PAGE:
• liaising between the ship and the local authorities (coastguard, customs authorities, port, etc.). In some jurisdictions legislation has been passed which makes the agent jointly and severally liable for fines resulting from breaches of regulations relating to the ISPS Code. Even before the implementation of the Code agents in the USA have been fined as a result of a failure by the ship to send the Notice of Arrival to the US Coast Guard with details of crew, passengers and cargo within the time period allowed;
  • maintaining confidentiality of such security information as is provided to the agent;
  • ensuring that all agency personnel and all visitors (eg. surveyors) are in possession of a valid photo ID issued by the appropriate authority recognised by the port facility. The implementation of the ISPS Code will severely restrict the physical access of individuals to areas within port facilities and ships within the port, especially when security levels are increased to levels 2 and 3;
  • assisting the ship if there is a Declaration of Security (DOS) - the port agent may need to operate as the communication channel between the SSO and the PFSO;
  • the port agent may also need to communicate with the Designated Authority of a Contracting Government, particularly in connection with information required by the latter in determining whether a ship has fulfilled all the required conditions of entry into a specific port. Practical security related information contained in the Code includes:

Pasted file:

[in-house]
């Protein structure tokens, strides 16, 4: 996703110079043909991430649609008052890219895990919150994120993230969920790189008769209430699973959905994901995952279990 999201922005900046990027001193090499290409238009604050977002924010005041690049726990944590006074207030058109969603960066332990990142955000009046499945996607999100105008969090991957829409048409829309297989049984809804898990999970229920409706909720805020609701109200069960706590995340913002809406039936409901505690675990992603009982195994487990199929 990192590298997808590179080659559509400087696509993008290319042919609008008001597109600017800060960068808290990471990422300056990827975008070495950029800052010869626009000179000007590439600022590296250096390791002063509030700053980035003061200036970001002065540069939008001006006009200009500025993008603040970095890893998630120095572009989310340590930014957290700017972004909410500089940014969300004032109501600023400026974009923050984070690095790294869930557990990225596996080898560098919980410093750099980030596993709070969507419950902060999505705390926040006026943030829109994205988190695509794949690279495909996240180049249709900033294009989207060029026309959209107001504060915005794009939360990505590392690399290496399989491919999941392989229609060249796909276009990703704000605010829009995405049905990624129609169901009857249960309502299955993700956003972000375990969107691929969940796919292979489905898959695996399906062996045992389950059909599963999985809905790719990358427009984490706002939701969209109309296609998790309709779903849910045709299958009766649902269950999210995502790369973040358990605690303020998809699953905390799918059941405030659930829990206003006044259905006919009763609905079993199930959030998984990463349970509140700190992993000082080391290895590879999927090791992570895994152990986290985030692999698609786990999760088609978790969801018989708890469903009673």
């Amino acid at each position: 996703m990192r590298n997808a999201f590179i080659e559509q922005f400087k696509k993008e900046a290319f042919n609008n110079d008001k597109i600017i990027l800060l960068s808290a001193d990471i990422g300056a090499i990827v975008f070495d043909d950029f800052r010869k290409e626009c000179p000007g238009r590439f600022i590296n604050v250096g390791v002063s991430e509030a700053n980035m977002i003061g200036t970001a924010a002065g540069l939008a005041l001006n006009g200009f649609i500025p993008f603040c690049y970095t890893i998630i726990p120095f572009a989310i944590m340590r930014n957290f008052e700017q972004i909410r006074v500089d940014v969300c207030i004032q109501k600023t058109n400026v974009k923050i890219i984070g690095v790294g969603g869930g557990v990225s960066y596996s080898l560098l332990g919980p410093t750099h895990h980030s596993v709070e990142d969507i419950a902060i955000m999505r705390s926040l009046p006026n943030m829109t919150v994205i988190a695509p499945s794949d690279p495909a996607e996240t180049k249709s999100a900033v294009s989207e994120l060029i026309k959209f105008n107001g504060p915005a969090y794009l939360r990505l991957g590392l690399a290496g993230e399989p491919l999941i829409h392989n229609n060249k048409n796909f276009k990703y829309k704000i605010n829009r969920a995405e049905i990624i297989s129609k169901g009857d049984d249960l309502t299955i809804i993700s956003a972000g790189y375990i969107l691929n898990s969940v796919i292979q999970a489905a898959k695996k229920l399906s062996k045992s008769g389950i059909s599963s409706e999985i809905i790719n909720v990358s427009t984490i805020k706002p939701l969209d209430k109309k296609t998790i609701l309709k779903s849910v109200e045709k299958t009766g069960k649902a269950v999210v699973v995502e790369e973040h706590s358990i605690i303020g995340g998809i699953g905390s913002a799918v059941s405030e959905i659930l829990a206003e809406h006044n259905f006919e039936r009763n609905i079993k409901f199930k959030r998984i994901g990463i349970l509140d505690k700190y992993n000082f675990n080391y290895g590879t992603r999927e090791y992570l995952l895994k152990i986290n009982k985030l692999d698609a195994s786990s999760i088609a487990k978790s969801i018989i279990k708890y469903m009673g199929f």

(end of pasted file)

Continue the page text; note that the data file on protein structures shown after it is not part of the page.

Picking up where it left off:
1. Location of the ship at the time the report is made
  2. Expected time of arrival of the ship in port
  3. Crew list
  4. General description of cargo aboard the ship
  5. Passenger list

Although there is no legal requirement under the ISPS Code for anyone other than the ship, the Company and the Port Facility to appoint a security officer, it is good practice for one or two agency personnel to be given overall responsibility for ISPS Code matters to ensure that there is an adequate understanding of the requirements, that specific instructions from customers are properly handled and to interact with the Port Security Officers in order to be on top of security issues. This person or persons should also attend meetings on ISPS matters organized by the port facilities.

Ship Managers

The ISPS Code states that any shipping company operating ships to which the Code applies must appoint a Company Security Officer (CSO) for the company. The CSO is responsible for ensuring that the ship's security assessment is carried out and the ship's security plan is prepared. Ship management companies involved in technical or commercial ship management will be very well aware of the requirements of the ISPS Code, and will have been preparing for 1st July 2004 since the beginning of 2003.

The duties and responsibilities of the CSO are set out in paragraph 11 of Part A of the Code and include but are not limited to:

1. advising the level of threats likely to be encountered by the ship;
2. ensuring that ship security assessments are carried out;
3. ensuring the development, submission for approval and implementation of the ship security plan;
4. arranging for internal audits;
5. enhancing security awareness and vigilance;